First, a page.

This study aimed to assess the effects of biomass smoke exposure on lung function in a Nepalese population, addressing some of the methodological issues seen in previous studies. We carried out a cross-sectional study of adults in a population exposed to biomass smoke and a non-exposed population in Nepal. Questionnaire and lung function data were acquired along with direct measures of indoor and outdoor air quality. Ventilatory function (forced expiratory volume in 1 s (FEV(1)), forced vital capacity (FVC) and forced expiratory flow at 25-75% of FVC) was significantly reduced in the population using biomass across all age groups compared to the non-biomass-using population, even in the youngest (16-25 yrs) age group (mean FEV(1) (95% CI) 2.65 (2.57-2.73) versus 2.83 (2.74-2.91) L; p=0.004). Airflow obstruction was twice as common among biomass users compared with liquefied petroleum gas users (8.1% versus 3.6%; p<0.001), with similar patterns for males (7.4% versus 3.3%; p=0.022) and females (10.8% versus 3.8%; p<0.001), based on the lower limit of normal. Smoking was a major risk factor for airflow obstruction, but biomass exposure added to the risk. Exposure to biomass smoke is associated with deficits in lung function, an effect that can be detected as early as the late teenage years. Biomass smoke and cigarette smoke have additive adverse effects on airflow obstruction in this setting.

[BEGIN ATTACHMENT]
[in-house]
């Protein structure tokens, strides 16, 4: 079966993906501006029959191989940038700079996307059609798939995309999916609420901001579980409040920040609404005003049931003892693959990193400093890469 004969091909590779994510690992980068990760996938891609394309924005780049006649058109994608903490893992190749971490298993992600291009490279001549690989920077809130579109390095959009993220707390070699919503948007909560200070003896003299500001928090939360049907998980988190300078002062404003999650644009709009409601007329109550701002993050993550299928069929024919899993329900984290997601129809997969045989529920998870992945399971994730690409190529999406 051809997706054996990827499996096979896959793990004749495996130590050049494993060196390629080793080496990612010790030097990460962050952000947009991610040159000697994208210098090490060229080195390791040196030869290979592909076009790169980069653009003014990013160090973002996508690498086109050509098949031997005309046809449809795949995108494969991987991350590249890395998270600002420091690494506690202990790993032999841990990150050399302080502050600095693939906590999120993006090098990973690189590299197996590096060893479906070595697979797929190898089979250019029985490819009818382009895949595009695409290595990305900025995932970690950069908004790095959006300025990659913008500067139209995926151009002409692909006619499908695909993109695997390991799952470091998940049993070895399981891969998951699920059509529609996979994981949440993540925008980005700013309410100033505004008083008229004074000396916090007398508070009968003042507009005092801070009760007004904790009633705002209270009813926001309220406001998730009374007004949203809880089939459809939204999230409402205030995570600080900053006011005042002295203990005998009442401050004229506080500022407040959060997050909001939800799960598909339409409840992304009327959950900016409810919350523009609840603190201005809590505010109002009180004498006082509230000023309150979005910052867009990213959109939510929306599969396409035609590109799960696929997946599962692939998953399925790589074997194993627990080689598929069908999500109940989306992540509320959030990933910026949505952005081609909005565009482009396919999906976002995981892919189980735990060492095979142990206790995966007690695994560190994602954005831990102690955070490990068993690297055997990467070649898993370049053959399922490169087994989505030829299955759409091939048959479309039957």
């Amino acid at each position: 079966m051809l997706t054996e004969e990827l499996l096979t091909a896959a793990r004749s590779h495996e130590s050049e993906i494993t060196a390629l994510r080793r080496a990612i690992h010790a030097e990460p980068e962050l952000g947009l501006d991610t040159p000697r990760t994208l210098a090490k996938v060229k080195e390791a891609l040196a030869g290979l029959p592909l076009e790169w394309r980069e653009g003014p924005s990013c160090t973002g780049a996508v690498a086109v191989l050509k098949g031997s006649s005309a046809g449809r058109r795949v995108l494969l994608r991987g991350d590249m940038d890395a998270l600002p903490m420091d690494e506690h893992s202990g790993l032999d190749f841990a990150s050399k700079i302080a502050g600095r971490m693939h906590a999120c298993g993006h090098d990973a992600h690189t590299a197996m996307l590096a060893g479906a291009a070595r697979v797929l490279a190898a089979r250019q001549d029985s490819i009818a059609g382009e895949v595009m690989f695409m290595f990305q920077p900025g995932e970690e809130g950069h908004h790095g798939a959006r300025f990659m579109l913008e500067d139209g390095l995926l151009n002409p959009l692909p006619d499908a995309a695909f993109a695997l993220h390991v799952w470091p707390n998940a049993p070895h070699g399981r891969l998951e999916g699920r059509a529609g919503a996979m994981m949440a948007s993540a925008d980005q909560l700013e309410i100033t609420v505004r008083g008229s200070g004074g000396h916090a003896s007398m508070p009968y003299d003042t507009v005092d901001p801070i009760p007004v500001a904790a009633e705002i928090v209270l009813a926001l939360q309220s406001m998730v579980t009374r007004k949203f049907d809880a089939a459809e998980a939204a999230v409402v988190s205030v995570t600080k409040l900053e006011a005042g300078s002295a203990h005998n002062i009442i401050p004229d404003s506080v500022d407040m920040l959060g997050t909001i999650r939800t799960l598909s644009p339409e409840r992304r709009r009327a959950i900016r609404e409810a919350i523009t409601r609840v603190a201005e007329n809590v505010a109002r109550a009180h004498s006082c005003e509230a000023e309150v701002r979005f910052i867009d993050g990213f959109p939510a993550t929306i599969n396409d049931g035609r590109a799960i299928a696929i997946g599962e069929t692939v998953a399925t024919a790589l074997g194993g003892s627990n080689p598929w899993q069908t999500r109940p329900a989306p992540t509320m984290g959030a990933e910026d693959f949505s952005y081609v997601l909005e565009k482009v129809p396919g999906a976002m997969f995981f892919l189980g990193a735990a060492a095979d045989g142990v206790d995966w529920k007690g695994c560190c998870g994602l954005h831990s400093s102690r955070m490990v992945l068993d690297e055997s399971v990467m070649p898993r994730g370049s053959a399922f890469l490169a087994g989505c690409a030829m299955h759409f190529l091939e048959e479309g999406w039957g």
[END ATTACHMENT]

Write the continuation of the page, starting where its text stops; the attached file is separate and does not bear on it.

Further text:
Bibliographical noteArticle free from publisher
- Cross-Sectional Studies
- Forced Expiratory Volume
- Smoke/adverse effects
- Vital Capacity